There are some things I just never liked when I lived in Michigan that I really love now. As I started thinking about it I realized that many of the things are representative of life in Alaska, so I decided to share my list.
Three things that never crossed my mind as liking before I moved here were guns, 4-wheelers and studded tires. Now I could wax eloquent on those topics; you don't want to get me started! And I hate to think of life without my .44, driving without studs or not tooling around on a 4-wheeler.
My husband brags that now I'm a meat eater. All my life I have bordered on being vegetarian, but meat up here has been so cheap for us (a free moose, and fresh, organic, grass-fed cow for under $3/lb. from our neighbor), and tastes better than any meat I've ever had in my life, that I now rave about steaks and burger. Along with eating meat, I now have a cast iron frypan, another stranger in my previous life, but a good friend I'd hate to cook without, and a grill that sees regular use. And homemade food from scratch is the way to go. Why pay the premium grocery stores charge for convenience food when I can make spaghetti sauce, pizza sauce, bread, waffles, pancakes and everything else in between from scratch for a fraction of the cost? It just makes sense to cook that way with groceries being as expensive as they are. I have also joined 2 natural foods buying clubs that order food bulk from Seattle, something I thought only radicals did (Hm. Maybe I am one now??). The food is cheaper, and healthier too. Shopping happens through an online catalog rather than in a building.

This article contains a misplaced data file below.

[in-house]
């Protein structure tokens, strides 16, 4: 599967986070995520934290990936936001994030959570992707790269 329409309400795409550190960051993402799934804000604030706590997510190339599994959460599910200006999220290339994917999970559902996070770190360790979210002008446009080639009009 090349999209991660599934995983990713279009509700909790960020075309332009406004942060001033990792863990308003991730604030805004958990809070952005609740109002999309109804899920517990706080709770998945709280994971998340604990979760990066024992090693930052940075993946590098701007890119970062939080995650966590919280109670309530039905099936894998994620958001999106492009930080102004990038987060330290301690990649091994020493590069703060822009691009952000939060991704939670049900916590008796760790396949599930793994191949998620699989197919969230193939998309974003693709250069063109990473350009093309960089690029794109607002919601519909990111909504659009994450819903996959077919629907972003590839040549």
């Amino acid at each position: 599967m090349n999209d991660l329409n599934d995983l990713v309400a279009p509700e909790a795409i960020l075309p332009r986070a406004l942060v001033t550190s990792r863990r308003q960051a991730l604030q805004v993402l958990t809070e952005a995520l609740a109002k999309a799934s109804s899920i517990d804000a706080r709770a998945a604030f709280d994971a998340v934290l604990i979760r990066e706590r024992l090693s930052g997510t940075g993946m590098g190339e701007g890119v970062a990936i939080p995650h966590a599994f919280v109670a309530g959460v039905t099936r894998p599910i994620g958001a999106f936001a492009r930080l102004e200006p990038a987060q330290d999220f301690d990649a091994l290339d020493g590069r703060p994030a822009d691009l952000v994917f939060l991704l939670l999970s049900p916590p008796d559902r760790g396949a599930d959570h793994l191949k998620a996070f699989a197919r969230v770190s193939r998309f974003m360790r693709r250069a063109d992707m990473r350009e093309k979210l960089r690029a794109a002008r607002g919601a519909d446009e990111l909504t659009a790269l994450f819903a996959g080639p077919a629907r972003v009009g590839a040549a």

Other miscellaneous things I now like, that I either never noticed before or actively disliked: log homes, hardwood floors, walking in the mud (just get muck boots!), a 30 minute commute to town (gorgeous scenery helps), and playing cribbage. A few things I like more now that I am here: cross-country skiing, backpacking, playing cards & games and sunshine.
Am I a radically different person now that these things are part of my life? I don't think so. Many things on my list are simply adaptations to life here, while others are tools we use. Does every Alaskan have or like these things? Definitely not, but it seems like more of them do than I ran across in Michigan.